Pakistan Rearrests four Males in Daniel Pearl Case


The Pakistani authorities announced on Friday that four men had been arrested in the kidnapping and murder of American journalist Daniel Pearl after a court overturned their convictions the day before . The government will appeal Pakistan's Supreme Court on its acquittals, officials said.

On Thursday, the Supreme Court in Sindh province overturned the murder sentence of Ahmed Omar Sheikh, a high-profile, British-born militant accused of having mastered the 2002 kidnapping and killing of Mr. Pearl. It also threw his death sentence to seven years, a move that would have allowed him to be released for the time served. The convictions of three other men in the murder and terrorism case were also lifted.

The court decision was largely condemned by American officials and journalist groups. A senior US State Department official welcomed Pakistan's appeal on Friday and said, "The lifting of convictions for Daniel Pearl's murder is an affront to the victims of terrorism everywhere."

Official Alice G. Wells added "Those responsible for Daniel's hideous kidnapping and murder must face full justice."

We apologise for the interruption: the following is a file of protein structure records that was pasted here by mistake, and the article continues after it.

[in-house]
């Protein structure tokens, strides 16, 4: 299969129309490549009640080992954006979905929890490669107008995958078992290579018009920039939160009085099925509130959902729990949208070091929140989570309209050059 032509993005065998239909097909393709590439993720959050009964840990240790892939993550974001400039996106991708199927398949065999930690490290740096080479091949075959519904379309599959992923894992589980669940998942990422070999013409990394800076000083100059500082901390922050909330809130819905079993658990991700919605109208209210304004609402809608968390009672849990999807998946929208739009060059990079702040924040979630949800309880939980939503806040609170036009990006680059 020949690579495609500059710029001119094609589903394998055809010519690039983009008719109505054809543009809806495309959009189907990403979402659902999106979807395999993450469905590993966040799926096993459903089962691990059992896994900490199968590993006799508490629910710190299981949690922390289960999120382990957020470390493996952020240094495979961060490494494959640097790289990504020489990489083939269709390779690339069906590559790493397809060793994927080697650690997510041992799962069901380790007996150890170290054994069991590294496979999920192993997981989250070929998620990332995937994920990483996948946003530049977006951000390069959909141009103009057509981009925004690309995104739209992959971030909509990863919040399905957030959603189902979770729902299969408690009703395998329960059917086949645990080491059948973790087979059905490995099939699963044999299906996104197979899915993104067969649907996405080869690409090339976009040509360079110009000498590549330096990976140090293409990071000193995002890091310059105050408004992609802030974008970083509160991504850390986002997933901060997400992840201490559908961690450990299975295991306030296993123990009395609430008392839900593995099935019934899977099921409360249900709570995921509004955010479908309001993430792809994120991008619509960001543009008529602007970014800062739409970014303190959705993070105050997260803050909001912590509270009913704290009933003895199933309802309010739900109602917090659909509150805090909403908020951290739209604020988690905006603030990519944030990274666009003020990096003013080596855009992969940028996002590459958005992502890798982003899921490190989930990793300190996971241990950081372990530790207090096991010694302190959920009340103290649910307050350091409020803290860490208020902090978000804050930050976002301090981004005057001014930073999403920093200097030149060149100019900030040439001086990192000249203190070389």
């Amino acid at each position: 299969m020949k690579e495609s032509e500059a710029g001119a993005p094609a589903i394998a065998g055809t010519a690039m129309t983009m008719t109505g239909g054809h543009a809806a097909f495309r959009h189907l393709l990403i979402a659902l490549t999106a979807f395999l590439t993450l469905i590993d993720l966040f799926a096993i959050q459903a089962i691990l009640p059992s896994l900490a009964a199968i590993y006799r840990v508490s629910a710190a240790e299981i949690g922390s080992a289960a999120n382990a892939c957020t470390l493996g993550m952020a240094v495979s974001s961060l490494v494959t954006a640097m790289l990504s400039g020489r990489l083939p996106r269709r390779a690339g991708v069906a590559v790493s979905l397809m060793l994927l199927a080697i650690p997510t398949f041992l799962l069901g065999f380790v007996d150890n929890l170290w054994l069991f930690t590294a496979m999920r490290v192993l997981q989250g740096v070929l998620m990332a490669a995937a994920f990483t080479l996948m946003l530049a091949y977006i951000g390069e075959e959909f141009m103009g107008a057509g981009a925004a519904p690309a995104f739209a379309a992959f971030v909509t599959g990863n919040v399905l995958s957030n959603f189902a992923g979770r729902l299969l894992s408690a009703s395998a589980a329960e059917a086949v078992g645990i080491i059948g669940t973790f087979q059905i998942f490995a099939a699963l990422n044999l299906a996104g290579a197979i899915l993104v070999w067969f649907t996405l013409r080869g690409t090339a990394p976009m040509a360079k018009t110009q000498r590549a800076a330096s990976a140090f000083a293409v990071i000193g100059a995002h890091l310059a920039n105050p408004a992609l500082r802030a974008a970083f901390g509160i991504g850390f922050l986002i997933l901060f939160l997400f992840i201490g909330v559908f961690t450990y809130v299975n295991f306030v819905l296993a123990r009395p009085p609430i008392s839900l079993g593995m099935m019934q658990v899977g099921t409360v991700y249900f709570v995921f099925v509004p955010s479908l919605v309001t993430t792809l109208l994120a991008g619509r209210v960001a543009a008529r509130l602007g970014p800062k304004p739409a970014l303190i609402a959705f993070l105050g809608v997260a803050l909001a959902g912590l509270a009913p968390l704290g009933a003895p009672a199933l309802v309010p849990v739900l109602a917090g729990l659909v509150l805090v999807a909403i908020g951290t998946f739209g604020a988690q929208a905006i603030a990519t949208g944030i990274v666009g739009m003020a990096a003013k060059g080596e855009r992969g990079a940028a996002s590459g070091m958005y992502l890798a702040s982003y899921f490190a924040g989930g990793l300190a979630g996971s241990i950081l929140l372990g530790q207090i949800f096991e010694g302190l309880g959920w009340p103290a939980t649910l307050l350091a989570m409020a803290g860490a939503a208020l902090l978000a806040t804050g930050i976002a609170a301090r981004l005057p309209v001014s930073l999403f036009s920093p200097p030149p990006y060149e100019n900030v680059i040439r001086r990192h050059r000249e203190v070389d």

The Pakistani Interior Ministry said on Friday in a statement that the release of the men was stopped after they were arrested again for three months after a measure that the government allowed to be detained.

The Ministry said it reaffirmed its commitment to follow proper procedures in accordance with the laws of the country to hold terrorists accountable.

officials said the release of the four men could pose a serious problem of law and order.

Wall Street Journal reporter Mr. Pearl was kidnapped and killed in the southern port city of Karachi in 2002 while working on an investigation into the links between militant groups and Al Qaeda.

The Sindh High Court had ruled that there was sufficient evidence against Mr. Sheikh in the kidnapping of Mr. Pearl, but not in his murder.

Pakistani officials said that an appeal to the Supreme Court would be made next week.

American officials said they believed that Khalid Shaikh Mohammed, accused of coping with the September 11, 2001 attacks, had personally carried out Mr. Pearl's murder.


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